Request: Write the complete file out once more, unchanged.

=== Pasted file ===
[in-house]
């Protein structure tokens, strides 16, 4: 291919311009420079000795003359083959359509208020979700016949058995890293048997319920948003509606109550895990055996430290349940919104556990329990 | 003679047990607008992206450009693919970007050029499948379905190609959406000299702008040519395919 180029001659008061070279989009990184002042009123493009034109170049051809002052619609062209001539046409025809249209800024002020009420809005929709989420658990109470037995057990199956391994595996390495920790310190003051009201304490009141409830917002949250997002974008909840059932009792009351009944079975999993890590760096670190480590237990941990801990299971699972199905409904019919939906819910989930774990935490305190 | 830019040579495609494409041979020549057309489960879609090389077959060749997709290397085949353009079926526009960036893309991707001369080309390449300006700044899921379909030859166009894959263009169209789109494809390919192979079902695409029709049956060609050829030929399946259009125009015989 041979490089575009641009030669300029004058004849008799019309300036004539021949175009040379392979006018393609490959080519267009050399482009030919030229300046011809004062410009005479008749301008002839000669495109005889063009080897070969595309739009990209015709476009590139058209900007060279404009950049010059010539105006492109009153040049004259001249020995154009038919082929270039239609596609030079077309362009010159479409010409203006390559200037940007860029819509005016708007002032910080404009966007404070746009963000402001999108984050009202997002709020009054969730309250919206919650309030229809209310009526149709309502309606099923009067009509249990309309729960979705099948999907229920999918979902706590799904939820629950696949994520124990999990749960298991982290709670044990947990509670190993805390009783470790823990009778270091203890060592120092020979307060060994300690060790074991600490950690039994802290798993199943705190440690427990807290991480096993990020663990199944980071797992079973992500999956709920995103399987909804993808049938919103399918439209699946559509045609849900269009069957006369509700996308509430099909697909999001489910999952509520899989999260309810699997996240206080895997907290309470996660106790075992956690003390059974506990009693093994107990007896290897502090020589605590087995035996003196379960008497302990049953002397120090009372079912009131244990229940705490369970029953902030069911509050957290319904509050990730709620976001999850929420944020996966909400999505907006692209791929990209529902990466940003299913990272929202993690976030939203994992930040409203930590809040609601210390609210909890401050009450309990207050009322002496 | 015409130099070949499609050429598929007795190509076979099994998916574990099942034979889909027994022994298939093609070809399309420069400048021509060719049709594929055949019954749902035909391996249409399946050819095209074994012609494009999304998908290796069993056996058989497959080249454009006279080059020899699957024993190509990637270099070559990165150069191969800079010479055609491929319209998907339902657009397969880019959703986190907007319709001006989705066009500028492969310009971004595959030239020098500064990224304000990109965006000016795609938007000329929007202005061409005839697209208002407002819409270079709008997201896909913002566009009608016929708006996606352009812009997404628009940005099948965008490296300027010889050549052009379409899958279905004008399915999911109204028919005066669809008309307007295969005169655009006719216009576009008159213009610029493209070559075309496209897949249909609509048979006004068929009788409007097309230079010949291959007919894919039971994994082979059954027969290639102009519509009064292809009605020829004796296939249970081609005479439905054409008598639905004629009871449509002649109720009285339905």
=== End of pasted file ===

[in-house]
């Protein structure tokens, strides 16, 4: 291919311009420079000795003359083959359509208020979700016949058995890293048997319920948003509606109550895990055996430290349940919104556990329990 | 003679047990607008992206450009693919970007050029499948379905190609959406000299702008040519395919 180029001659008061070279989009990184002042009123493009034109170049051809002052619609062209001539046409025809249209800024002020009420809005929709989420658990109470037995057990199956391994595996390495920790310190003051009201304490009141409830917002949250997002974008909840059932009792009351009944079975999993890590760096670190480590237990941990801990299971699972199905409904019919939906819910989930774990935490305190 | 830019040579495609494409041979020549057309489960879609090389077959060749997709290397085949353009079926526009960036893309991707001369080309390449300006700044899921379909030859166009894959263009169209789109494809390919192979079902695409029709049956060609050829030929399946259009125009015989 041979490089575009641009030669300029004058004849008799019309300036004539021949175009040379392979006018393609490959080519267009050399482009030919030229300046011809004062410009005479008749301008002839000669495109005889063009080897070969595309739009990209015709476009590139058209900007060279404009950049010059010539105006492109009153040049004259001249020995154009038919082929270039239609596609030079077309362009010159479409010409203006390559200037940007860029819509005016708007002032910080404009966007404070746009963000402001999108984050009202997002709020009054969730309250919206919650309030229809209310009526149709309502309606099923009067009509249990309309729960979705099948999907229920999918979902706590799904939820629950696949994520124990999990749960298991982290709670044990947990509670190993805390009783470790823990009778270091203890060592120092020979307060060994300690060790074991600490950690039994802290798993199943705190440690427990807290991480096993990020663990199944980071797992079973992500999956709920995103399987909804993808049938919103399918439209699946559509045609849900269009069957006369509700996308509430099909697909999001489910999952509520899989999260309810699997996240206080895997907290309470996660106790075992956690003390059974506990009693093994107990007896290897502090020589605590087995035996003196379960008497302990049953002397120090009372079912009131244990229940705490369970029953902030069911509050957290319904509050990730709620976001999850929420944020996966909400999505907006692209791929990209529902990466940003299913990272929202993690976030939203994992930040409203930590809040609601210390609210909890401050009450309990207050009322002496 | 015409130099070949499609050429598929007795190509076979099994998916574990099942034979889909027994022994298939093609070809399309420069400048021509060719049709594929055949019954749902035909391996249409399946050819095209074994012609494009999304998908290796069993056996058989497959080249454009006279080059020899699957024993190509990637270099070559990165150069191969800079010479055609491929319209998907339902657009397969880019959703986190907007319709001006989705066009500028492969310009971004595959030239020098500064990224304000990109965006000016795609938007000329929007202005061409005839697209208002407002819409270079709008997201896909913002566009009608016929708006996606352009812009997404628009940005099948965008490296300027010889050549052009379409899958279905004008399915999911109204028919005066669809008309307007295969005169655009006719216009576009008159213009610029493209070559075309496209897949249909609509048979006004068929009788409007097309230079010949291959007919894919039971994994082979059954027969290639102009519509009064292809009605020829004796296939249970081609005479439905054409008598639905004629009871449509002649109720009285339905």